4 Things Every ER Patient Should Know
Fast Facts: ER Visits in the U.S.
For the Year 2013
• Total number of ER visits: 130.4 million
• Number of injury-related visits: 37.2 million
• Number of ER visits resulting in hospital admission: 12.2 million
• Number of visits per 100 persons: 41.9
• Percent of visits with patient seen in fewer than 15 minutes: 29.8%
It never fails. It's the middle of the night on a Saturday. Suddenly, you've overcome with a sharp pain in your stomach. You wonder if it might be gas, but then you begin to feel nauseated and feverish. You try to ride it out, but the pain just won't let up. Eventually, you give in and ask a loved one to take you to the ER.
As you walk through the sliding glass doors, you see an ocean of malcontent faces. You walk up to the sign-in desk and are immediately given a clipboard and asked to have a seat. You wait for seems like an eternity, finally get to tell the nurse your story only to be told to have a seat outside again. "Someone will be with you shortly," she says.
Working in emergency medicine has taught me a lot about what it's like to be a patient. Here are some of the things I've learned over the years, things every patient should know.
In the ER, radiology images are almost always sent for overread. While ER physicians are completely capable of interpreting x-rays, CT scans and ultrasounds, a second opinion is requested by a radiologist, or doctor whose specialty is reviewing these images and helping formulate your diagnosis. This radiologist may or may not be onsite, and is typically given at least an hour to respond to the overread request and submit a written report. Depending on the nature of your illness or injury, the ER physician may wait to discharge you until this report has been received.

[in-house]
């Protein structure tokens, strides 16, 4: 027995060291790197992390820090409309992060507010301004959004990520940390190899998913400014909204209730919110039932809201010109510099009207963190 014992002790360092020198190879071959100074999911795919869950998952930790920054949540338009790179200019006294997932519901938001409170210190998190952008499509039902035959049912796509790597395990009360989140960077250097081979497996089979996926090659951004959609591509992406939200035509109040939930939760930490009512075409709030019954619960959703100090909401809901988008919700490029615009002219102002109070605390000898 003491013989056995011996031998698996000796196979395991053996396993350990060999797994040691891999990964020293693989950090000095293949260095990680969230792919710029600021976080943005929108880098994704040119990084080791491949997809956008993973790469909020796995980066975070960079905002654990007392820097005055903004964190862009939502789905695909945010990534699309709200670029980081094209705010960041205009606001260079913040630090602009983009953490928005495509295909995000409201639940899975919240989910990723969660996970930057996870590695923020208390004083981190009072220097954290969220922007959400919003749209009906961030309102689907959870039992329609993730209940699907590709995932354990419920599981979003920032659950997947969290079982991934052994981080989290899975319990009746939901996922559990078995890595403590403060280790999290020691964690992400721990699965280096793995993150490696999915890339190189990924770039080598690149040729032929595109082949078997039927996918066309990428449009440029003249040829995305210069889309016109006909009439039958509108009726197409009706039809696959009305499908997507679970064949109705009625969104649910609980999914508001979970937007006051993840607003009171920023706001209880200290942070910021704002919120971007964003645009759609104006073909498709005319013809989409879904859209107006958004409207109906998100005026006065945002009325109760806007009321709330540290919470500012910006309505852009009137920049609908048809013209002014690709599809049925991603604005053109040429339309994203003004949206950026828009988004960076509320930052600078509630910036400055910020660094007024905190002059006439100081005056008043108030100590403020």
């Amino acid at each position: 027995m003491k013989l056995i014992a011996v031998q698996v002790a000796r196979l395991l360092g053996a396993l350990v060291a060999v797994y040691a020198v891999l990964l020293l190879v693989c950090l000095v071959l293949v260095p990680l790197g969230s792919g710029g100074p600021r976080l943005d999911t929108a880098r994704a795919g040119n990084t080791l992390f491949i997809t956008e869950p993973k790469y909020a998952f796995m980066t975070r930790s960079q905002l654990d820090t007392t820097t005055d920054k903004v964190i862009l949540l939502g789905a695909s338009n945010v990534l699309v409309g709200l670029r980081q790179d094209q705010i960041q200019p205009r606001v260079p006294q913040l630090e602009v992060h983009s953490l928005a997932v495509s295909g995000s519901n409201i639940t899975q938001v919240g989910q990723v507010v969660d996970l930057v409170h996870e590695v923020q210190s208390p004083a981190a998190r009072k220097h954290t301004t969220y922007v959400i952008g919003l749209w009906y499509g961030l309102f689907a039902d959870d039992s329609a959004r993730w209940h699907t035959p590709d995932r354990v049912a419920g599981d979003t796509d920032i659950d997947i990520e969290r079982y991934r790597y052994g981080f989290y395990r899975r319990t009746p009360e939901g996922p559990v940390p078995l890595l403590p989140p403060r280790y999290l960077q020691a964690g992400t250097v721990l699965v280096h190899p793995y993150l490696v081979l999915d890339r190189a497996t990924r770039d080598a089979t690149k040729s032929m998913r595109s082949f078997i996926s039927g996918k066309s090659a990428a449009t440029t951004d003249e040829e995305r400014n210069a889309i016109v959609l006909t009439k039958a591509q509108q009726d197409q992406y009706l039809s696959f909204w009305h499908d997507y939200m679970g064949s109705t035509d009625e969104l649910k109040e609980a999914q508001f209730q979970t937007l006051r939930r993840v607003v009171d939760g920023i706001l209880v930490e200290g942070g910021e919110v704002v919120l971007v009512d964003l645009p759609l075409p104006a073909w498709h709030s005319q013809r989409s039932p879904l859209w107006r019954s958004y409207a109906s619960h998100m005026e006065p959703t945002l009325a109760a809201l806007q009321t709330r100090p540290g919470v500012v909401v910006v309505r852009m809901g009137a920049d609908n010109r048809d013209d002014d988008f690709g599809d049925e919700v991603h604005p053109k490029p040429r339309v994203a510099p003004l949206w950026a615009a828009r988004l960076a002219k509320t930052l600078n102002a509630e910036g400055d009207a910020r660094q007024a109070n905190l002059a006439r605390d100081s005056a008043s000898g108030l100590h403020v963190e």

Why It Takes So Long
After you sign in, the first person you'll speak with in the emergency room (also called the emergency department or ED) will be the triage nurse.
The word triage comes from the French word trier, meaning "to sort." In the ED, there are a finite number of resources (physicians, mid-level practitioners, nurses, patient treatment rooms, etc.). The job of the triage nurse is to prioritize patients as they sign in and decide whose acuity (the seriousness of the illness or injury) is the highest.
All ER patients are assigned one out of a possible five priority levels. All of the Priority One patients are seen first. Then, the Priority Two, etc. If you are assigned a relatively low priority during triage (cough, flu-like symptoms, rash, etc.), as you are waiting to be taken back to the treatment area, those who sign in with more complex, serious conditions will be prioritized ahead of you. What you may not see while sitting in the waiting room is the ambulance traffic. Patients arriving by ambulance take priority over everyone else.
ER nurses are typically assigned three or four patients at a time with varying levels of acuity. However, there may only be one or two physicians on duty for the whole department. Charting a patient's history, physical exam, medications, entering medication, diagnostic and procedural orders, reviewing and acknowledging results and typing discharge orders, prescriptions and patient education and referral information is a lengthy process.
Busier facilities may have an ER "fast track." This section of the department is designated for the treatment of minor emergencies, and while it will still be as expensive as a full ER visit, it can dramatically reduce the amount of time you spend in the department. Some fast tracks have separate entrances and sign-in desks.
ERs Can Discharge You Without Treatment
It's a common misconception that emergency room treatment is free of charge for those without insurance who are unable to pay.
Technically, it is not always "against the law" for ERs to turn patients away. The Emergency Medical Treatment and Labor Act (EMTALA) only requires Medicare-participating emergency rooms to stabilize and treat life-threatening conditions regardless of the patient's ability to pay. Not all hospitals participate in Medicare. While non-participating hospitals observe EMTALA as a general rule, they are not legally required to do so. Each hospital's EMTALA policy should be prominently displayed within view of the sign-in desk.